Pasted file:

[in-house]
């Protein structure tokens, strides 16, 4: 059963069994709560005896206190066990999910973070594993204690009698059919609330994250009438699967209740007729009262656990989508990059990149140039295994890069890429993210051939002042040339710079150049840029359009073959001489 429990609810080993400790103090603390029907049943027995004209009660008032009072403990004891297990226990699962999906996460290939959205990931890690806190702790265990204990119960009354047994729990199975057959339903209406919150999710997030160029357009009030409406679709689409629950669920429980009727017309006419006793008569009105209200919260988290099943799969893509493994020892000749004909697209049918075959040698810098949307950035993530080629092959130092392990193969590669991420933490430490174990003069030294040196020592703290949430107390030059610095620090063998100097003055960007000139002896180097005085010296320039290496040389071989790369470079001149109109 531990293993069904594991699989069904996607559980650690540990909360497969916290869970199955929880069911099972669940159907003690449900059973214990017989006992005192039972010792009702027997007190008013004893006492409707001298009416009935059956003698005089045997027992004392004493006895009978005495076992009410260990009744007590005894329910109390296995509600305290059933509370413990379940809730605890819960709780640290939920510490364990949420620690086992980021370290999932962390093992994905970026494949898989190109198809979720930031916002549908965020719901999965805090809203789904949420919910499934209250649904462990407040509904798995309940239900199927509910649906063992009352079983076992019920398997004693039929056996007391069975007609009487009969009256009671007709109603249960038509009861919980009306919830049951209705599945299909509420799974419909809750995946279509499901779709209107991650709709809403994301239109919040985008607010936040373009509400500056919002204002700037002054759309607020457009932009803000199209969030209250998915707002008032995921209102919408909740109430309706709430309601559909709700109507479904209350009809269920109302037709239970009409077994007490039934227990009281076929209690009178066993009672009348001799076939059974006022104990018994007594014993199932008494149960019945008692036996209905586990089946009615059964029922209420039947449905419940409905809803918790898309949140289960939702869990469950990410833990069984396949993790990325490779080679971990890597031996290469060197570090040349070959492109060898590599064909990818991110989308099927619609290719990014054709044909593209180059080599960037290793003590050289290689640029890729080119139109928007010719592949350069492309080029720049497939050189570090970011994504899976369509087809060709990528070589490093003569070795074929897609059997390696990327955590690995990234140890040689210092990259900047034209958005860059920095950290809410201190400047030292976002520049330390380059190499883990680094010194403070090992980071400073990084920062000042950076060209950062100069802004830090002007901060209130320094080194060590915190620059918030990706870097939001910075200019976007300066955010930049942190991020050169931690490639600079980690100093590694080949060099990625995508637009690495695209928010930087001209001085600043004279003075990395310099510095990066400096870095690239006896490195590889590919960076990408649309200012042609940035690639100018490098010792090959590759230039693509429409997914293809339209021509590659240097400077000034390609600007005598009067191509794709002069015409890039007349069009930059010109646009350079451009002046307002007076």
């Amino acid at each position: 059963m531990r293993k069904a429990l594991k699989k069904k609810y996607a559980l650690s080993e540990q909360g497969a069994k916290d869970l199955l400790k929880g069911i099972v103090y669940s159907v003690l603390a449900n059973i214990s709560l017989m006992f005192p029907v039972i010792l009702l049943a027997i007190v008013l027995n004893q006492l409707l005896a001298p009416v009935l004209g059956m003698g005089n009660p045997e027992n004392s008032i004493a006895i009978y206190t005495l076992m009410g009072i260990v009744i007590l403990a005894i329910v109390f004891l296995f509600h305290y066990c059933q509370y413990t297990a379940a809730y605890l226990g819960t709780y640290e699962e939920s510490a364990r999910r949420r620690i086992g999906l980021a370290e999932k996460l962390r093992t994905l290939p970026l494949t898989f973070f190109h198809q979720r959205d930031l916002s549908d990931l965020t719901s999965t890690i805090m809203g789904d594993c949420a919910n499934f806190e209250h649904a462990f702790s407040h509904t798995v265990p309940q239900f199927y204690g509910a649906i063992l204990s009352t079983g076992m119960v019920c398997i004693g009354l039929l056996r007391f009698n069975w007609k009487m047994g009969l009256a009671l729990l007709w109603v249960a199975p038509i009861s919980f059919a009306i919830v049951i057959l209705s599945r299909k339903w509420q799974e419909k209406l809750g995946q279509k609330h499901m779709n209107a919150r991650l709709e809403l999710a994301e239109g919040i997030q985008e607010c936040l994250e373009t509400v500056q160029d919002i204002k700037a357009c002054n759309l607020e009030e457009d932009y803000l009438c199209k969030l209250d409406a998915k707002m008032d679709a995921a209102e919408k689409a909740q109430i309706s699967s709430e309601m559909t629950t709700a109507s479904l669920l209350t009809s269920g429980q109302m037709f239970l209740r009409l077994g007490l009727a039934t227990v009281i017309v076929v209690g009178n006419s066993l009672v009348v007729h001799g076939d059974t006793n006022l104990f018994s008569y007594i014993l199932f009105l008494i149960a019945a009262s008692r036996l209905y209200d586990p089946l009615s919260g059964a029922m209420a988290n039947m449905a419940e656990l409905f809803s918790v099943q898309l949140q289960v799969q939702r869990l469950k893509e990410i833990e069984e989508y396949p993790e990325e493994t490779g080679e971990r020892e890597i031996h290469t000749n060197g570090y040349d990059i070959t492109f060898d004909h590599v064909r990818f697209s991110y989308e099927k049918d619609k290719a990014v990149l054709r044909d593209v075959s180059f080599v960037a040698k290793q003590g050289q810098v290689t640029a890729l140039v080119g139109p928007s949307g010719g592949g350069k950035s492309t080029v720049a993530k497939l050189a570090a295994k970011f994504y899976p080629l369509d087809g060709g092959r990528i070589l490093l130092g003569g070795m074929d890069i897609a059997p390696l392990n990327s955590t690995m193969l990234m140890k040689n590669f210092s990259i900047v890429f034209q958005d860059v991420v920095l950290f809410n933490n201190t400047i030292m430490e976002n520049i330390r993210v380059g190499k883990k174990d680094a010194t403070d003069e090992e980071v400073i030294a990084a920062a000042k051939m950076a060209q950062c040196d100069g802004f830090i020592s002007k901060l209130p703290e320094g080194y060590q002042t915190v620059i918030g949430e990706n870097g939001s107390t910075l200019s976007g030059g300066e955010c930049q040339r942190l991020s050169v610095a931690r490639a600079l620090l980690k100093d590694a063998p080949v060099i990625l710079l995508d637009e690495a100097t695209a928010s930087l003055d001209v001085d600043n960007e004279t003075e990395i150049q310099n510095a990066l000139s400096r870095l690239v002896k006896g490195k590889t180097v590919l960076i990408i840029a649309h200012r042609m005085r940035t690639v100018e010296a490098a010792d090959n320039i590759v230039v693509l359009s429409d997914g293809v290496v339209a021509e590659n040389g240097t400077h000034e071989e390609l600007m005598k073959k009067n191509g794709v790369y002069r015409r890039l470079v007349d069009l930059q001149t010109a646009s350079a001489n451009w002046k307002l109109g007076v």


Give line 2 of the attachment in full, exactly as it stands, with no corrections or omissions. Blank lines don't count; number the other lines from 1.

């Protein structure tokens, strides 16, 4: 059963069994709560005896206190066990999910973070594993204690009698059919609330994250009438699967209740007729009262656990989508990059990149140039295994890069890429993210051939002042040339710079150049840029359009073959001489 429990609810080993400790103090603390029907049943027995004209009660008032009072403990004891297990226990699962999906996460290939959205990931890690806190702790265990204990119960009354047994729990199975057959339903209406919150999710997030160029357009009030409406679709689409629950669920429980009727017309006419006793008569009105209200919260988290099943799969893509493994020892000749004909697209049918075959040698810098949307950035993530080629092959130092392990193969590669991420933490430490174990003069030294040196020592703290949430107390030059610095620090063998100097003055960007000139002896180097005085010296320039290496040389071989790369470079001149109109 531990293993069904594991699989069904996607559980650690540990909360497969916290869970199955929880069911099972669940159907003690449900059973214990017989006992005192039972010792009702027997007190008013004893006492409707001298009416009935059956003698005089045997027992004392004493006895009978005495076992009410260990009744007590005894329910109390296995509600305290059933509370413990379940809730605890819960709780640290939920510490364990949420620690086992980021370290999932962390093992994905970026494949898989190109198809979720930031916002549908965020719901999965805090809203789904949420919910499934209250649904462990407040509904798995309940239900199927509910649906063992009352079983076992019920398997004693039929056996007391069975007609009487009969009256009671007709109603249960038509009861919980009306919830049951209705599945299909509420799974419909809750995946279509499901779709209107991650709709809403994301239109919040985008607010936040373009509400500056919002204002700037002054759309607020457009932009803000199209969030209250998915707002008032995921209102919408909740109430309706709430309601559909709700109507479904209350009809269920109302037709239970009409077994007490039934227990009281076929209690009178066993009672009348001799076939059974006022104990018994007594014993199932008494149960019945008692036996209905586990089946009615059964029922209420039947449905419940409905809803918790898309949140289960939702869990469950990410833990069984396949993790990325490779080679971990890597031996290469060197570090040349070959492109060898590599064909990818991110989308099927619609290719990014054709044909593209180059080599960037290793003590050289290689640029890729080119139109928007010719592949350069492309080029720049497939050189570090970011994504899976369509087809060709990528070589490093003569070795074929897609059997390696990327955590690995990234140890040689210092990259900047034209958005860059920095950290809410201190400047030292976002520049330390380059190499883990680094010194403070090992980071400073990084920062000042950076060209950062100069802004830090002007901060209130320094080194060590915190620059918030990706870097939001910075200019976007300066955010930049942190991020050169931690490639600079980690100093590694080949060099990625995508637009690495695209928010930087001209001085600043004279003075990395310099510095990066400096870095690239006896490195590889590919960076990408649309200012042609940035690639100018490098010792090959590759230039693509429409997914293809339209021509590659240097400077000034390609600007005598009067191509794709002069015409890039007349069009930059010109646009350079451009002046307002007076």